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34 of 37 people found the following review helpful
5.0 out of 5 stars No Secret: Stella Rules, Britannia
I purchased this book after hearing an interview with Ms. Rimington on BBC 4, and I must say, I found her engaging both on the radio and in print. She is a talented writer, whose eventful life--from childhood during the blitz, through her days as a diplomatic wife in India; her experiences as an archivist; and her almost accidental career in MI5 [the old-school-tie male...
Published on 14 Mar. 2008 by F. S. L'hoir

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23 of 24 people found the following review helpful
2.0 out of 5 stars Too heavily censored for interest
As the book progressed my disappointment grew at the content. I expect autobiographies of high achieving people who think the world revolves around them to fill the first few chapters with decidedly uninteresting personal history - although my theory that achievement arises from hardship or trauma in childhood - was born out. Stella is interesting about the fear and...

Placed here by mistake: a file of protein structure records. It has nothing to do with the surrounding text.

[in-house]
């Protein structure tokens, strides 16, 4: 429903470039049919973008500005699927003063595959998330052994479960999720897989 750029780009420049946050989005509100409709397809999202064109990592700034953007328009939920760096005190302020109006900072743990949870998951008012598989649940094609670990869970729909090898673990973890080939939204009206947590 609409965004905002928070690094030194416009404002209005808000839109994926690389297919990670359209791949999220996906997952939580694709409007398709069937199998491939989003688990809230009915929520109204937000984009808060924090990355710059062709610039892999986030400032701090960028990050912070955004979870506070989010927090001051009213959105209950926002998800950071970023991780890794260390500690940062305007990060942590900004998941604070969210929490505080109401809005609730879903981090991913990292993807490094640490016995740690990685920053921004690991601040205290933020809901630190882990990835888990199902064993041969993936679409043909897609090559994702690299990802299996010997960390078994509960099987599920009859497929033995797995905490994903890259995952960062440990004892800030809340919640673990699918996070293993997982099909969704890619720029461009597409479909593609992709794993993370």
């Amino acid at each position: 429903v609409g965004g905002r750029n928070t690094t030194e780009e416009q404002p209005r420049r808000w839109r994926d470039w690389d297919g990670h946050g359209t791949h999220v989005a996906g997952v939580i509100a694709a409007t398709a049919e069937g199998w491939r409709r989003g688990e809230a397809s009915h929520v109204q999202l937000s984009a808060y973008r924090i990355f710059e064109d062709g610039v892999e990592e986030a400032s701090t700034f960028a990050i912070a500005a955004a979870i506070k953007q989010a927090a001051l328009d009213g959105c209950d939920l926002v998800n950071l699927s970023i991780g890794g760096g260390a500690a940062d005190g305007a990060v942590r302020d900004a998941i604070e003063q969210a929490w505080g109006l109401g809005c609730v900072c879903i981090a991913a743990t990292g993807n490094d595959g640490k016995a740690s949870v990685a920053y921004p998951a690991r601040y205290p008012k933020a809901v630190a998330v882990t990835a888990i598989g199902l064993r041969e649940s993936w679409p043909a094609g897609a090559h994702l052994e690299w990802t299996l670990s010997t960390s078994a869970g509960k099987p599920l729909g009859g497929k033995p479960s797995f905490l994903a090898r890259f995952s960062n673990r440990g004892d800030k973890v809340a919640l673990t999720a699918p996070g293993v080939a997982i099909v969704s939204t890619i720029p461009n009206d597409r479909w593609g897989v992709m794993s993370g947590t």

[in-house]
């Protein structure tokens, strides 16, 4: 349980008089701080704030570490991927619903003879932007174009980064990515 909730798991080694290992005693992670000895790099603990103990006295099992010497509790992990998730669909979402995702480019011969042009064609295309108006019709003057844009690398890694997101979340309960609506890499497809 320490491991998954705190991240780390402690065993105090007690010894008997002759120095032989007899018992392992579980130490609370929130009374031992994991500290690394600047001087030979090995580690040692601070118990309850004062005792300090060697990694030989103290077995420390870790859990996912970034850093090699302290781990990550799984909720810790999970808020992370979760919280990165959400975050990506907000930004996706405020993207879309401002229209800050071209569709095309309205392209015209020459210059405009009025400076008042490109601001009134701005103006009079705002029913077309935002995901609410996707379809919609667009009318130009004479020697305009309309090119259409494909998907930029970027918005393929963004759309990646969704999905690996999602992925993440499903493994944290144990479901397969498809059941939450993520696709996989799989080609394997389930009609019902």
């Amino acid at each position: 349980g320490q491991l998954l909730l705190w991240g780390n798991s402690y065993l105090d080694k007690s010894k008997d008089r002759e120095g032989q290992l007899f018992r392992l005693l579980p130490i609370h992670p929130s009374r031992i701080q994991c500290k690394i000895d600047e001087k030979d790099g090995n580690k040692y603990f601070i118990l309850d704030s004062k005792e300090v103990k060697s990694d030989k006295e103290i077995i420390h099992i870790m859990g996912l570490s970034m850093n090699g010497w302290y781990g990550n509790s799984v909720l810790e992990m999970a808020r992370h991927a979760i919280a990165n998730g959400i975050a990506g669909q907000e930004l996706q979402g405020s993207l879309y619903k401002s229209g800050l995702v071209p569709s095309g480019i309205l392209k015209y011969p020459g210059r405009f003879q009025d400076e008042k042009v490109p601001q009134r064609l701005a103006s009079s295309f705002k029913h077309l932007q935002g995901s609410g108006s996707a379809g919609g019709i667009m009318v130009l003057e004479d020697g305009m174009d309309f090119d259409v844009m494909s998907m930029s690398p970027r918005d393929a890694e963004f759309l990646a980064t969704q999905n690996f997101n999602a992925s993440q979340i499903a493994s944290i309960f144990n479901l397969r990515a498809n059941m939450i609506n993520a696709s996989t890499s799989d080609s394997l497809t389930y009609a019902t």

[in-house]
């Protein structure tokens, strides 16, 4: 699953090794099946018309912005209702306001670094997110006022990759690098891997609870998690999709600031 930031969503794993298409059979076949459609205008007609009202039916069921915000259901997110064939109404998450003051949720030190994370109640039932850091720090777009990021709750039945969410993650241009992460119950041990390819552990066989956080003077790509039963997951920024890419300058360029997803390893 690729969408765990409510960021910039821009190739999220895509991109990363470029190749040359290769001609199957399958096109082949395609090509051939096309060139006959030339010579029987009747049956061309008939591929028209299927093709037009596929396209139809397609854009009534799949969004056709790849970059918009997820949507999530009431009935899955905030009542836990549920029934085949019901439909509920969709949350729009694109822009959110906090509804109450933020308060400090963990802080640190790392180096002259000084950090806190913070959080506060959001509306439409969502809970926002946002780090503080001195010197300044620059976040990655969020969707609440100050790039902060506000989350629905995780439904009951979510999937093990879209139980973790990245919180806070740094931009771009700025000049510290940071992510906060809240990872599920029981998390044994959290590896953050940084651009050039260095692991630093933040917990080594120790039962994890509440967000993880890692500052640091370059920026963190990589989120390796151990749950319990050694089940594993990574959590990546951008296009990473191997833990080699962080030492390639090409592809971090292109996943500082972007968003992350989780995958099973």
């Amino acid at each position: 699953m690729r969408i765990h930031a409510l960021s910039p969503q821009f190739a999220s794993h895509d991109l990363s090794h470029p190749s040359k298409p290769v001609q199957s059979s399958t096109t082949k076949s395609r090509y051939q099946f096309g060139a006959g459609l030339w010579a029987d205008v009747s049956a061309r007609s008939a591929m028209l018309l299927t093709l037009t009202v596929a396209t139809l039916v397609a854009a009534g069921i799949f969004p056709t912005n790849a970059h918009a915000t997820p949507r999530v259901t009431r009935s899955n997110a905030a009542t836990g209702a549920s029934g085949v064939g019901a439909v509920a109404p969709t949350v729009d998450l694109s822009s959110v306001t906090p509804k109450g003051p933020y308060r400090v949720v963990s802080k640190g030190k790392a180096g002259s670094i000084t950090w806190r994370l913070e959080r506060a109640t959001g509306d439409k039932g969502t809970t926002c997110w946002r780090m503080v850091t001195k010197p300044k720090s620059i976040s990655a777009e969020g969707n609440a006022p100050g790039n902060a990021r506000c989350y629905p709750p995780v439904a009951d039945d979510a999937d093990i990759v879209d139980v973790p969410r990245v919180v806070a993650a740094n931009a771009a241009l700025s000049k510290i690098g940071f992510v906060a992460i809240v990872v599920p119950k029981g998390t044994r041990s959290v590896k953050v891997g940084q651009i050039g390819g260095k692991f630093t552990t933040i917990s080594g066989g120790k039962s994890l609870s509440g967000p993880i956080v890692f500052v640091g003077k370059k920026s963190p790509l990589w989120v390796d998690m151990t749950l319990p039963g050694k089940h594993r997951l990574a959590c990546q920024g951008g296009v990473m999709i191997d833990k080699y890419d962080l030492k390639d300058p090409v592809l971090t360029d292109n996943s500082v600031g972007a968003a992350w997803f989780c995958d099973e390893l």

Published on 14 Mar. 2009 by M. Hillmann


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23 of 24 people found the following review helpful
2.0 out of 5 stars Too heavily censored for interest, 14 Mar. 2009
By 
M. Hillmann "miles" (leicester, england) - See all my reviews
(REAL NAME)   
This review is from: Open Secret: The Autobiography of the Former Director-General of MI5 (Paperback)
As the book progressed my disappointment grew at the content. I expect autobiographies of high achieving people who think the world revolves around them to fill the first few chapters with decidedly uninteresting personal history - although my theory that achievement arises from hardship or trauma in childhood - was born out. Stella is interesting about the fear and privations of a wartime child who lived through the blitz in Liverpool and Barrow and about the effects of the first world war injury on her father. But this book never flowered.